Setting the Public Record StraightDemocracy has evolved with developments in keeping public records and archives. But even the absolute rulers of the medieval era admitted that they should "be afraid of the historical recordings."
History survives through records. The importance of records and archives helps us understand our past.
During the Chosun Dynasty in Korea, historic records were kept by the courtiers specialized in writing daily state affairs.
When the modern democracy rose after the French Revolution, the issue of recording history was also discussed. After the revolution, an order was issued to administer public records fairly and allow the public access those records.
The current South Korean government has not achieved the level of openness with regard to keeping historic records.
Although it has been referred to as a backward country in terms of its management of records and archives, the government of modern Korea never considered it a virtue or duty to keep the records of decision-making processes or the results of major government policies.
The Record Act law on records and archive management of public institutions, which was enacted at the beginning of this year, was an extraordinary step toward changing traditional practices. I believed that fair management of public records and archives is the only way to expose errors of the past and the abuses under the authoritarian regimes. It is also necessary to further the goal of making government more transparent, such as in most democratic societies. The act includes a system that requires the government to keep and register records of its decision-making processes and outcomes.
In addition, the law also provides archivists with the power to create a fair and impartial system of managing records. The law seems to show some resolve on the part of the government to respect the importance of a historical record.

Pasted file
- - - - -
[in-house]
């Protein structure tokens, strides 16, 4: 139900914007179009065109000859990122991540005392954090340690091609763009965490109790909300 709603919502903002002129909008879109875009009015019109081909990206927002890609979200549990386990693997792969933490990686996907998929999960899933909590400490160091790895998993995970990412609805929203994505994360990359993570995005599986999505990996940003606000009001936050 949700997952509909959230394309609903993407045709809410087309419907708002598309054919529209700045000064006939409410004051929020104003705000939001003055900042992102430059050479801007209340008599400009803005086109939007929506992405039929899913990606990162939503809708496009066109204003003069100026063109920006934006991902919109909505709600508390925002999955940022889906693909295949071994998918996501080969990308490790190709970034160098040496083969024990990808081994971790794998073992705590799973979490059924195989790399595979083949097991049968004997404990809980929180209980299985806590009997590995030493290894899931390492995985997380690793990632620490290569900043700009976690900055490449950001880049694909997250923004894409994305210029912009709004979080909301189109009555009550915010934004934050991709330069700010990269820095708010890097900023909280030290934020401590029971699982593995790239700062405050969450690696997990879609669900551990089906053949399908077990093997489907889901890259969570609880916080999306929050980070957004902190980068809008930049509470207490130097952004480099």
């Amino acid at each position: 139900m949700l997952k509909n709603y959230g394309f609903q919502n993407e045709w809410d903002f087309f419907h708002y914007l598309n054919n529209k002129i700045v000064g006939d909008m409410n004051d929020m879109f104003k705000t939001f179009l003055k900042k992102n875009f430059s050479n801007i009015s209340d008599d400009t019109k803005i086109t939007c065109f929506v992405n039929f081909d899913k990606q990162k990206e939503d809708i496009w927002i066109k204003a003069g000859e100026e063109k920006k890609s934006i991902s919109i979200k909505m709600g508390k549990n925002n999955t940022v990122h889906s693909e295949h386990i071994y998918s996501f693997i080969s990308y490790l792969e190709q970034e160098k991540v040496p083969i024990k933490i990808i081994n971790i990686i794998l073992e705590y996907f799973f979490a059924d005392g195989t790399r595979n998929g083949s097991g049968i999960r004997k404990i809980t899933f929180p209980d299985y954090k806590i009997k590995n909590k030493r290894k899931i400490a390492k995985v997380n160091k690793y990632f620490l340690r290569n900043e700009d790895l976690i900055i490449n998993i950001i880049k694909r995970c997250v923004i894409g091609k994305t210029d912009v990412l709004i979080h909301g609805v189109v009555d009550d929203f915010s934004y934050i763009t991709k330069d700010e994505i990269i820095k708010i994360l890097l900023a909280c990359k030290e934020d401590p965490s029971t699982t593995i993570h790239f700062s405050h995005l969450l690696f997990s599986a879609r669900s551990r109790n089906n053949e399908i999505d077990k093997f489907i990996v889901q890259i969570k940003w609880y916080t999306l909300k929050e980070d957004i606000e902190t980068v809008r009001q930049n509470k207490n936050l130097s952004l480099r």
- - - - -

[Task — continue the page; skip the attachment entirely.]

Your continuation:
Resistance and opposition by those who oppose to transparent government is against the Record Act. When citizens'' organizations initiated a public movement to allow public to access to the records of expense accounts, most public institutions voiced strong opposition. Perhaps those institutions felt they were losing their administrative rights by allowing the public to scrutinize their records. Yet they should understand that, in a democracy, such a practice is both necessary and prudent. The government recently moved to revise the enforcement of the Record Act. Accordingly, the government publicized the revision proposal through the November 3 issue of the government gazette. Currently, the proposal is under review of the Government Legislation Agency. The proposal includes plans to postpone the registration system of the records and archives and to educate existing public servants at the Government Archives & Records Service to specialize in professional archiving activities.
This revision proposal could seriously damage the original intent of the law. The revision intends to postpone the enforcement of the core system of the law for three years. Moreover, the proposal will undoubtedly allow existing public servants to take charge of records and archives management. The government will thus exclude experts and specialists who completed post-graduate courses in the area.
We have already seen many well-intentioned government policies, which got off a good start, but ended dismally. How can the government win public trust after its promise to administer public records and archives fairly and professionally is called into question by its move to revise the enforcement of Record Act? The government should be aware that their recent attempt to revise the enforcement of the Record Act is an obstacle blocking the way towards democracy. It is time for the government to pay more attention to the warning: "Be Aware of the History."